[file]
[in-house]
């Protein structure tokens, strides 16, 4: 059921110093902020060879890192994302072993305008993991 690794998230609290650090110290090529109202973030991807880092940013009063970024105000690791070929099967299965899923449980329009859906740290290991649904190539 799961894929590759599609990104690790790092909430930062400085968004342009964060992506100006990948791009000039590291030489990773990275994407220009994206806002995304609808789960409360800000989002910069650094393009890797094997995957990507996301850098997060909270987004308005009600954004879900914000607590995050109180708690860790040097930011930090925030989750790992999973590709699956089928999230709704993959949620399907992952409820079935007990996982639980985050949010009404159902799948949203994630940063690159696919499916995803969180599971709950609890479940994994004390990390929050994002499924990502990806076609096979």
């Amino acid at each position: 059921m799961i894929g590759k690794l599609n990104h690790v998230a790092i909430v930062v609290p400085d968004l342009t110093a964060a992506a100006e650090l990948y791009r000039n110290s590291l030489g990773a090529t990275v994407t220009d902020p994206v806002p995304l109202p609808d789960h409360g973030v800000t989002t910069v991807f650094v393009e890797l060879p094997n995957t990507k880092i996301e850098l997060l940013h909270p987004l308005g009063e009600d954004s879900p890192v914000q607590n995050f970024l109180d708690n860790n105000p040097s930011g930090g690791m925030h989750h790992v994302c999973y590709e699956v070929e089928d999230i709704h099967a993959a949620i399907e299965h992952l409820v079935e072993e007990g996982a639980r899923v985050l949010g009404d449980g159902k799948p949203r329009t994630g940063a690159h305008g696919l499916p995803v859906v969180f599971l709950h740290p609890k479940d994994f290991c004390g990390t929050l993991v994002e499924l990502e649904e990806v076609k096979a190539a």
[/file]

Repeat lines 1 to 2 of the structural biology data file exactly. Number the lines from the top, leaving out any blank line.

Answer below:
[in-house]
């Protein structure tokens, strides 16, 4: 059921110093902020060879890192994302072993305008993991 690794998230609290650090110290090529109202973030991807880092940013009063970024105000690791070929099967299965899923449980329009859906740290290991649904190539 799961894929590759599609990104690790790092909430930062400085968004342009964060992506100006990948791009000039590291030489990773990275994407220009994206806002995304609808789960409360800000989002910069650094393009890797094997995957990507996301850098997060909270987004308005009600954004879900914000607590995050109180708690860790040097930011930090925030989750790992999973590709699956089928999230709704993959949620399907992952409820079935007990996982639980985050949010009404159902799948949203994630940063690159696919499916995803969180599971709950609890479940994994004390990390929050994002499924990502990806076609096979």